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Attendees of the recent Texas Library Association (TLA) annual conference—which took place April 12–15 in Austin—were greeted with a nice graphic-novel welcome this year: Besides panels about graphic novels and a forum featuring some well-known creators and the $20,000 Great Graphic Novel Library Giveaway, the book selected for the One Book, One Conference reading group was Audrey Niffenegger’s The Night Bookmobile. The graphic novel, which tells the story of a woman who one night discovers a supernatural library that houses every single thing she’s ever read and who subsequently spends the rest of her life looking for it again, is a beautifully illustrated and haunting story. It’s also a book that contains its fair share of controversy and discussion points, as evidenced by the healthy, invigorating discussion that took place when TLA attendees got together to talk about the book. Here, Texas Tech University Associate Humanities Librarian Rob Weiner, who moderated the One Book, One Conference panel at the show, gives us the scoop on the book and the discussion around it.
April 26, 2011

Photo Gallery: Share the Excitement of TLA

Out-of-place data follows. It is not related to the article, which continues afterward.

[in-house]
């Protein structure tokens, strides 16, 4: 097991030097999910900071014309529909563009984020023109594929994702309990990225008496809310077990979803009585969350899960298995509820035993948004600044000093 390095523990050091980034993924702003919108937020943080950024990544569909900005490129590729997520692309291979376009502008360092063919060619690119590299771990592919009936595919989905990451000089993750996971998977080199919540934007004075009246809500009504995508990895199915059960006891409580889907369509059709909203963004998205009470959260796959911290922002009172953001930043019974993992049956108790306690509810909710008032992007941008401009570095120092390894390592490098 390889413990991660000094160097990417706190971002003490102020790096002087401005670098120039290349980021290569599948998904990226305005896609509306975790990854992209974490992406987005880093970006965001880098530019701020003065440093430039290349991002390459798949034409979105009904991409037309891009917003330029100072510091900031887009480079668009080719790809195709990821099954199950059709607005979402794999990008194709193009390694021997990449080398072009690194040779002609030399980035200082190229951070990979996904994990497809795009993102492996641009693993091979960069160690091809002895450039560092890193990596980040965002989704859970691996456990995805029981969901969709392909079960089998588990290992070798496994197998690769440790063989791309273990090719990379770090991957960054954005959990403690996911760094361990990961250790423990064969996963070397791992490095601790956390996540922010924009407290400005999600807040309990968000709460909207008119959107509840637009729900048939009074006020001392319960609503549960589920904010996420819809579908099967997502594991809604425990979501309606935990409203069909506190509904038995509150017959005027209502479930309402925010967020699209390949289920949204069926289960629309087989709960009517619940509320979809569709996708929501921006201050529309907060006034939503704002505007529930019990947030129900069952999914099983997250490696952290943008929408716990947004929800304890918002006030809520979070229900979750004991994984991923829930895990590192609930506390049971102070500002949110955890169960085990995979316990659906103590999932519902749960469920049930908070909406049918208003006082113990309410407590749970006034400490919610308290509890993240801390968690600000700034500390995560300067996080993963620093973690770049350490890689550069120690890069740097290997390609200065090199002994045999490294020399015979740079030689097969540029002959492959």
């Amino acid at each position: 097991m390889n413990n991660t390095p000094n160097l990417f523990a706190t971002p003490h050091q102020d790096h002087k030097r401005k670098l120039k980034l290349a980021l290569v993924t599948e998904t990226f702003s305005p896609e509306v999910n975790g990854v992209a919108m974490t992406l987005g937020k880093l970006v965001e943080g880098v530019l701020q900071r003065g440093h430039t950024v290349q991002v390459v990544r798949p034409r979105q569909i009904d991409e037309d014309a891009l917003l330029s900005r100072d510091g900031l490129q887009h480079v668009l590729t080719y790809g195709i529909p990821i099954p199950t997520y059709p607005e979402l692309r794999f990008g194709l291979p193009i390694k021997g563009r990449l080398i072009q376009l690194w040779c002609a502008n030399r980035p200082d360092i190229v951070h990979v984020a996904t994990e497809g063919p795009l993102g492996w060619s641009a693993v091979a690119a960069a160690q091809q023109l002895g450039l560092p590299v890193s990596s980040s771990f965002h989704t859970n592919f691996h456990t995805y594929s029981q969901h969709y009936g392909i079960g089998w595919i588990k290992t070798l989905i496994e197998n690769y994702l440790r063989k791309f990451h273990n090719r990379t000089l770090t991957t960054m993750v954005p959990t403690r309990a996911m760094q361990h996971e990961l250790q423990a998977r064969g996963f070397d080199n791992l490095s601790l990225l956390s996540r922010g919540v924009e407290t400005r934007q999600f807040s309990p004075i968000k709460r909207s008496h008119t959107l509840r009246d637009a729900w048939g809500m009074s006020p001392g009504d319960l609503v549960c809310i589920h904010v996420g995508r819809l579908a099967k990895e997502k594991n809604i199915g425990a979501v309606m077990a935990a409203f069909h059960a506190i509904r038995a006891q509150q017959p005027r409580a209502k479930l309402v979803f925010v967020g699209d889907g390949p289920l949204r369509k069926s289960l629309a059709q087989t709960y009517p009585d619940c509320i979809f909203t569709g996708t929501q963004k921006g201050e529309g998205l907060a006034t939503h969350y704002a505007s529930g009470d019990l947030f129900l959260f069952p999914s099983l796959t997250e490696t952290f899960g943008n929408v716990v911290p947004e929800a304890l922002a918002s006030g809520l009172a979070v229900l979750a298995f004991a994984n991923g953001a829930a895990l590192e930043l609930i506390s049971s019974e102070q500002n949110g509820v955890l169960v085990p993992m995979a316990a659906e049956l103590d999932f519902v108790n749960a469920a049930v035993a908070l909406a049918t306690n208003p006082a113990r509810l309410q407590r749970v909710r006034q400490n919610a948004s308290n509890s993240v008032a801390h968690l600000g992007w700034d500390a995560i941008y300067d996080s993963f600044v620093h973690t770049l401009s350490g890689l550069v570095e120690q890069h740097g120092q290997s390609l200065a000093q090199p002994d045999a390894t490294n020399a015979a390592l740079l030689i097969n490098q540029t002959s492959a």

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Even if you weren't at last week's annual TLA conference, you can still get a look at the fun times that that went on at The $20,000 Great Graphic Novel Library Giveaway in our photo gallery here. Click here to see photos from TLA.
The annual MoCCA festival, a fund-raiser for the Museum of Comics and Cartoon Art in New York, is not a comic convention; it's more like a craft show. Marvel and DC aren't there, and nobody is pushing a movie or a video game. It's simply table after table of small publishers and individual creators, all eager to show you their latest creations. At MoCCA, small is beautiful.
Maureen Bakis is a 12th-grade English teacher at Masconomet Regional High School in Topsfield, Massachusetts. She’s also been using comics in her classroom for a while now, to great success. We talked to her to glean her expert advice on how to use comics to reach students.
April is Autism Awareness Month, and so it’s a perfect time to draw attention to one mother’s recent compilation of an excellent list of graphic novels for her autistic son. This extensive list was published on AutMont, an autism resources site centered in Montgomery County, Maryland. This is a pretty comprehensive assortment of titles, and it ranges from such classics like Bone and Tintin to newer bestsellers like Babymouse, Copper, Diary of a Wimpy Kid, and Asterix.